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Keeping Your Clothing in Circulation – Rewear. Reuse. Recycle.

It takes a great deal of effort and resources to produce the clothing hanging in your closet. For example, it takes over 700 gallons of water to make a t-shirt; that’s how much water a person would drink in a four years. The textile industry is also a major pollution source, which is why organizations like the National Resource Defense Council have begun partnering with clothing designers to combat the toxicity of fashion.

 

There is one very simple way that the average person can take to offset the negative impacts of clothing production. Respect your clothing by reusing it for as long as possible. Weather by keeping clothing in good condition in your own closet or properly recycling items that you no longer wear. Extending clothing by just three months of active use would lead to a 5 – 10% reduction in each of the carbon, water and waste footprints.

 

Respecting the products we purchase moves us from consumers to owners. “Owners are empowered to take responsibility for their purchases – from proper cleaning to repairing, reusing and sharing. Consumers take, make, dispose and repeat – a pattern that is driving us towards ecological bankruptcy,” Rose Marcario, President and CEO of Patagonia.

 

We owe it to ourselves and the planet to make our clothing last as long as possible. Rewear. Reuse. Recycle. Here are some owner laundry hacks from Love Your Clothes for keeping your clothing in circulation for a long as possible. Out, damned spot!

 

Blood: pre-soak 1 hr. in heavily salted cold water or detergent.

 

Candle wax: Cover the stain with brown paper and use a warm iron over the top to draw out the melted wax.

 

Gum: Put clothing in the freezer as once the gum is hard and brittle it can easily be scraped off with a butter knife.

 

Removing the smell of cigarette smoke: Not quite a stain, but baking soda and white vinegar will work. Mix up 8.5 oz. of each and soak the clothing for 1 hr. Wring out and then wash as usual.

 

Cooking fat: Create a paste of baking soda and a little water and apply to stain, let sit for 30 min., then wash in biological detergent.

 

Crayon: if the crayon is soft, freeze the fabric to harden the crayon, and then scrape off the excess. Place the stain between clean paper towels and press with a warm iron to transfer the stain to the paper towels. Repeat as needed. Pre-treat with a pre-wash stain remover, blot and let dry.

 

Grass: blot with denatured alcohol and allow to dry, then wash as normal.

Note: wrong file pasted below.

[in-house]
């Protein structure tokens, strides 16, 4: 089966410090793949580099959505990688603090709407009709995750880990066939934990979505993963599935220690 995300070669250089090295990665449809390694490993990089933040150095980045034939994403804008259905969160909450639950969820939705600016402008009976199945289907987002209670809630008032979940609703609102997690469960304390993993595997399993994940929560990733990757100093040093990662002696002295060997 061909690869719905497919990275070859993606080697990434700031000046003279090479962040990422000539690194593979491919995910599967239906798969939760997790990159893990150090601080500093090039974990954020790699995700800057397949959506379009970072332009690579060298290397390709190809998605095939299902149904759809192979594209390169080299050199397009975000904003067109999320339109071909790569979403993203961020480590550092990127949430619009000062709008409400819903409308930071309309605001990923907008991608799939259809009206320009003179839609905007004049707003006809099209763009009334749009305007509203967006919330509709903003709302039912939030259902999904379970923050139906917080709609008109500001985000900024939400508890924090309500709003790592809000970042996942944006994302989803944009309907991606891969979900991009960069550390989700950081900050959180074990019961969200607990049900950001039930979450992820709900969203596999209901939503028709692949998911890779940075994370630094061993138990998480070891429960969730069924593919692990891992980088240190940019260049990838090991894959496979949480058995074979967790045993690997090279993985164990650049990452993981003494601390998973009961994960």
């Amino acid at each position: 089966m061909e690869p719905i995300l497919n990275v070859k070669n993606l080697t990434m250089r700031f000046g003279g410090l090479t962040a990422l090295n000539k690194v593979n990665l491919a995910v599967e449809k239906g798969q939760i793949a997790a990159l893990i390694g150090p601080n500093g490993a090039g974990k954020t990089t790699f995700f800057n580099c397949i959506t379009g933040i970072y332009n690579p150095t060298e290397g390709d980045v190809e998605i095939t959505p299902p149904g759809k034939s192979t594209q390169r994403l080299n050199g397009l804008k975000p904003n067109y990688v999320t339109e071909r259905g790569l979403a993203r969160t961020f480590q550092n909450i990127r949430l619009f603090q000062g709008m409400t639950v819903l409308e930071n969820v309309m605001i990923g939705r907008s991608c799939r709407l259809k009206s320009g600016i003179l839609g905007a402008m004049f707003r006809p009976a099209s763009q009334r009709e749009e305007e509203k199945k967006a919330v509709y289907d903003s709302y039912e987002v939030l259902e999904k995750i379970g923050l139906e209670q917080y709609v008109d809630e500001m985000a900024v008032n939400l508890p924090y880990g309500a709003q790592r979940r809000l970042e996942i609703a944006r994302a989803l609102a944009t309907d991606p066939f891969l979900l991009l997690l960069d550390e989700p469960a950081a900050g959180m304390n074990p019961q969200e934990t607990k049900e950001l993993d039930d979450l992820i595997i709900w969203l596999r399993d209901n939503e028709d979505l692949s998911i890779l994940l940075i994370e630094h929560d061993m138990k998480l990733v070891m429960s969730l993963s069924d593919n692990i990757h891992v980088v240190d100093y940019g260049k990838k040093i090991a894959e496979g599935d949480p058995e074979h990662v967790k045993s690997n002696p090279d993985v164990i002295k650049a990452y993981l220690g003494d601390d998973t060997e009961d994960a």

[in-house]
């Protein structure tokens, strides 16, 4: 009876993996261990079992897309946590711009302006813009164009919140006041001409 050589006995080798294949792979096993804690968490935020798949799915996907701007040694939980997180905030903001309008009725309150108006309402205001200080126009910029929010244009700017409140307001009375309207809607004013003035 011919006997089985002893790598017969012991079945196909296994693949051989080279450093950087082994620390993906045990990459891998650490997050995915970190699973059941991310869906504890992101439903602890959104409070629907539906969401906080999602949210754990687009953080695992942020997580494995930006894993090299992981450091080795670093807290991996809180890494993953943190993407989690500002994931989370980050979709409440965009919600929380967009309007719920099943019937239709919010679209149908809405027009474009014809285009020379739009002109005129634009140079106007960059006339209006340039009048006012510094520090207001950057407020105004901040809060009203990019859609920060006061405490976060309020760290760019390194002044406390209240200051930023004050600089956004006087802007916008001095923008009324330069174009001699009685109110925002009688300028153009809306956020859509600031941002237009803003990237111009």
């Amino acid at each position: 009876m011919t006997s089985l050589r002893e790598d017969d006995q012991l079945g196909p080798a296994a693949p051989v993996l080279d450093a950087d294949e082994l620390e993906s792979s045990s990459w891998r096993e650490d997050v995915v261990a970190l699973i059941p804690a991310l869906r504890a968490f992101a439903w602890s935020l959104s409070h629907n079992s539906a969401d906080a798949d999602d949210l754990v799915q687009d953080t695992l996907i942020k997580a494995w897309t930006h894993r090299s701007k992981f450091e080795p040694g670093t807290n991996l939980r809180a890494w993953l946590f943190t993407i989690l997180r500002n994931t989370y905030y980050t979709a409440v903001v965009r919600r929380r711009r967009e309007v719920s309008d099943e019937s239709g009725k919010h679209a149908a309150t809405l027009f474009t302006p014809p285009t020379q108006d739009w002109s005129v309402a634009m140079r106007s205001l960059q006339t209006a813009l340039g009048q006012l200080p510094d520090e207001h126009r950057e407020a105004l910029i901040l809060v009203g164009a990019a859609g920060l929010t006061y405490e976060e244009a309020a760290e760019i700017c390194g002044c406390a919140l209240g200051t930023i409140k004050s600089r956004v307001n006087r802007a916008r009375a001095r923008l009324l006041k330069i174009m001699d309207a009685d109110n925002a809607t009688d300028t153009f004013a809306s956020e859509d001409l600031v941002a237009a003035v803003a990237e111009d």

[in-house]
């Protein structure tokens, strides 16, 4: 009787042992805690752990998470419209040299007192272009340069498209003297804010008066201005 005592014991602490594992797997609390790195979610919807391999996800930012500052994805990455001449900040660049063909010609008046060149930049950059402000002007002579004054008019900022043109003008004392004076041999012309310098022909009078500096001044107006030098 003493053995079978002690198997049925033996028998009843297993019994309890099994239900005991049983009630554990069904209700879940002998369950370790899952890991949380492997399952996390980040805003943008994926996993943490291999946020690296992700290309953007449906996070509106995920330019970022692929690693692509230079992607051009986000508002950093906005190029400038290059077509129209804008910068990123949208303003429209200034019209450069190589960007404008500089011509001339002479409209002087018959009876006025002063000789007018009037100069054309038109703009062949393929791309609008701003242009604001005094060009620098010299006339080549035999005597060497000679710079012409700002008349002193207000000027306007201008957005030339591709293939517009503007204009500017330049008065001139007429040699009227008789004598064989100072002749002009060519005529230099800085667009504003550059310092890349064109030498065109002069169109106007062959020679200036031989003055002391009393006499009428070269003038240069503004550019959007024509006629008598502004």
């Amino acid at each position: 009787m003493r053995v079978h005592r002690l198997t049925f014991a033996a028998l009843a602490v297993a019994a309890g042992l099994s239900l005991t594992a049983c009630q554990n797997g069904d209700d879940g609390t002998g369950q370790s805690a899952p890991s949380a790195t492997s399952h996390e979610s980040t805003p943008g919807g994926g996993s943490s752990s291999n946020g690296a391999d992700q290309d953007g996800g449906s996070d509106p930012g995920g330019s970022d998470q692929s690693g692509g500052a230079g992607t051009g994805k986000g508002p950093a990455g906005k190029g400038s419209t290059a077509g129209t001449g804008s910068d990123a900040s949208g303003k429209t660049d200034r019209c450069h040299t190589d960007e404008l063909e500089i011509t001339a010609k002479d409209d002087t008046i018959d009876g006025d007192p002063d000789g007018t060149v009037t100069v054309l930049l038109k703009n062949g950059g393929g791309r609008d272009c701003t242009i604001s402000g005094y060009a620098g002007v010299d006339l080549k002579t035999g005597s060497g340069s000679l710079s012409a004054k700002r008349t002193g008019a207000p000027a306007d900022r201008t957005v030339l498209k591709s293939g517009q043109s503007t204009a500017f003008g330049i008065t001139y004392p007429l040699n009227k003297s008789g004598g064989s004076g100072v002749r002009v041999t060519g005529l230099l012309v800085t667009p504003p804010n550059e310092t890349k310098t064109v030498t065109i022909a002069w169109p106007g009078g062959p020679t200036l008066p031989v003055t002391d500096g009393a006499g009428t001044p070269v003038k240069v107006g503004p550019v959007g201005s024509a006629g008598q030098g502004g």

Ink stains: spray with hairspray and blot with a paper towel.

 

Mud: pre-soak clothes as soon as possible in a bucket of cold water with three tablespoons of baking soda for at least an hour. Then wash with a biological detergent and line dry.

 

Red wine: Make a baking soda and water paste and layer it onto the stain. Leave for a few hours, then moisten and then wash. You could also try continually rinsing with carbonated water.

 

Sweat Stains: Soak in white vinegar for 1 hour, rinse and then wash.

 

Maintaining your Denim – You’re Doing it Wrong (probably)

 

How to you wash your blue jeans? Inside out, in cold water and on delicate cycle? The denim gods say there are much better ways to “clean” your jeans. It has been reported that fashion designer Tommy Hilfiger “never” washes or dry cleans his jeans for fear they will fall apart. He is not the only one on the no wash train, Levi’s CEO Chip Bergh says you should never machine wash your jeans. “We learned that an average pair of jeans consumes roughly 3,500 liters of water — and that is after only two years of use, washing the jeans once a week,” said Bergh. Levis stand strong that not washing your jeans helps the product to last longer.

 

Here’s how to protect your denim investment:

 

Spot clean stains and wear your jeans for 6 months before you even think about cleaning them. Here is how Carl Chiara, director of brand concepts and special projects for Levi Strauss & Co. told the Wall Street Journal his method for a semiannual cleaning, “he fills a bathtub to about six inches with room-temperature water and adds two tablespoons of Dr. Bronner’s Magic Liquid Soap, which he likes because it is mild. Then, he immerses the jeans in the tub, laying them flat.” No scrubbing either, just let your jeans chill in the tub for 20 minutes and then hang by the belt loop to air dry.

 

Other traditional washing alternatives include freezing and steaming your blues. You can freeze an odor out of your jeans and kill bacteria with an eight hour icebox nap. Just fold and bag your jeans (giant freezer bag) and they will emerge crisp and fresh. Or you can hang your jeans in the back of the shower so they can steam clean while you clean yourself.